I don’t understand why some communities feel the need to restrict guns in the midst of a hurricane, but they do. I mean, it’s a time when there is virtually no police on the road and when it’s unlikely there will be any crime regardless of the lack of a law enforcement presence. Let’s face it; a hurricane isn’t exactly a lot of fun to be out and about in.
I’ve done it, but no one has ever accused me of exercising good judgment in such instances, for one thing. For another, they were barely hurricane strength when they got here, so it wasn’t as bad as other places.
Most people don’t. But immediately after the hurricane, though, things can be different.
Many are the tales of looting taking place as law enforcement is busy with other matters after the winds start to settle down. And yet, towns like Leland, NC want to try and suspend the Second Amendment during these emergencies.
WILMINGTON, NC & SACRAMENTO, CA (September 11, 2018) — Today, Firearms Policy Coalition and Firearms Policy Foundation announced a pre-litigation demand letter sent today to the Town of Leland, North Carolina, regarding the municipality’s order banning some lawful and constitutionally protected firearm-related conduct in advance of Hurricane Florence. Yesterday, the Town issued an order stating that, “Effective at 9:00 p.m. on Wednesday, September 12, 2018, the transportation or possession, or the sale or purchase of any dangerous weapon or substance, while off one’s own premises, is prohibited.”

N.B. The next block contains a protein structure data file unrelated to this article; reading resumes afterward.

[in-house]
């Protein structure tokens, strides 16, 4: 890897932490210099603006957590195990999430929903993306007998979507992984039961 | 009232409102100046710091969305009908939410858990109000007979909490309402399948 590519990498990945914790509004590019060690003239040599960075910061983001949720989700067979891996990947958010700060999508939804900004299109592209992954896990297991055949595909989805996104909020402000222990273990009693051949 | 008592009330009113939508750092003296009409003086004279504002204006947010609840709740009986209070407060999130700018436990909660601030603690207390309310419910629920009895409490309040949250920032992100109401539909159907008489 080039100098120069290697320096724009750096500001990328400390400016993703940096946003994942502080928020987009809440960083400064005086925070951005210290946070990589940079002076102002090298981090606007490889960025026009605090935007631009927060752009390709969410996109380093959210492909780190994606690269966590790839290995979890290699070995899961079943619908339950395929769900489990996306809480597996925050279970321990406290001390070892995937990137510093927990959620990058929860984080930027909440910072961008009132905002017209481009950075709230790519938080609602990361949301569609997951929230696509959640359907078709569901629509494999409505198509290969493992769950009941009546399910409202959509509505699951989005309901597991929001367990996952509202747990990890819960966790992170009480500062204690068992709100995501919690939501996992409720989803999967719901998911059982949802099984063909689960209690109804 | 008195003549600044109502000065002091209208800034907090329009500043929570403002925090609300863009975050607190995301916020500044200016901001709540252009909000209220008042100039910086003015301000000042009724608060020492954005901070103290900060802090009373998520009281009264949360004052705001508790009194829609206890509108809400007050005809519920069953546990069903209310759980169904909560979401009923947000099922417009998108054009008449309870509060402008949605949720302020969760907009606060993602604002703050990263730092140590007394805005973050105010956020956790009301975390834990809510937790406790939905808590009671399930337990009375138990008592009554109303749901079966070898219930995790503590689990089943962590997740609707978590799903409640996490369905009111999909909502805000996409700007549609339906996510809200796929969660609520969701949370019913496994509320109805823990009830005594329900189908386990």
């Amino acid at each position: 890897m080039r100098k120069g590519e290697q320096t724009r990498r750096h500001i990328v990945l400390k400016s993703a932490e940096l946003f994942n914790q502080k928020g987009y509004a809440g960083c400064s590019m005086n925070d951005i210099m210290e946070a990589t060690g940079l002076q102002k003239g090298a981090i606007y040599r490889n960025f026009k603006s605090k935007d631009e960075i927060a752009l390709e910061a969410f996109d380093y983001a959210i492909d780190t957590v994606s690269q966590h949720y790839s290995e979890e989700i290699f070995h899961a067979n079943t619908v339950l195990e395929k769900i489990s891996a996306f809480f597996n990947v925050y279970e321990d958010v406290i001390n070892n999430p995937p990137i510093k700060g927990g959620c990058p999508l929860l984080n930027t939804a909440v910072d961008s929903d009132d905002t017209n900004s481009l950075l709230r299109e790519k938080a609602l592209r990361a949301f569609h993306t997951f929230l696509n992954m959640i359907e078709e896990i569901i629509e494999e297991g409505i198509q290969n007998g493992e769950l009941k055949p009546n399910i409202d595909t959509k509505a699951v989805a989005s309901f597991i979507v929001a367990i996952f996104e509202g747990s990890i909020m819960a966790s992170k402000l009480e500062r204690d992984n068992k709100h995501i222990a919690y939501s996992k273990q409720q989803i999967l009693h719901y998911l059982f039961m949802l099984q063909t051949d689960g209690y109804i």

The civil rights groups say that the order is unconstitutional. In addition to expressing concerns about the order’s impact on Second Amendment rights, the demand letter characterized the Town’s order as “unconstitutionally vague,” saying that it “sets the stage for arbitrary or discriminatory enforcement since those enforcing the prohibition could apply various and conflicting interpretations.”
“The Town’s prohibition could well increase vulnerability to damage, injury, or loss of life or property, by chilling the otherwise lawful use and possession of firearms and ammunition in the protection of oneself or one’s property during these times – rights expressly preserved under the state law in the event of such states of emergency,” the demand letter argues.
“Leland’s State of Emergency Notice should immediately be amended to strike the offending language creating this unlawful and unconstitutional weapons prohibition. Should the Town fail to do so, and/or attempt to enforce the same against any resident, it stands exposed to civil actions for declaratory and injunctive relief, and monetary damages,” said attorney Raymond DiGuiseppe on behalf of the groups.
To their credit, Leland did amend the language.
Effective at 9:00 p.m. on Wednesday, September 12, 2018, the transportation or possession, or the sale or purchase of dangerous weapons or substances, while off one’s own premises, is prohibited. This prohibition and restriction does not apply to lawfully possessed firearms or ammunition.
That’s a bit better.
However, it still doesn’t explain just why there’s even a mention of firearms. They’re basically saying, “If you’re obeying the law with your guns, you’re good. But if you’re illegally carrying a gun, you’re in double the amount of trouble.” I’m willing to take a stab in the dark and argue that those who are going to possess and carry unlawfully aren’t going to worry too much about what the government is saying at that moment.
I can’t help but wonder if the restriction was intended, then when they faced a pushback and legal action, they pulled the “Oh, no, we didn’t mean it that way” bit.
Regardless, I’m still left wondering why communities try this so often. Do they think it’ll work? Especially at a time when people are more likely to need their guns?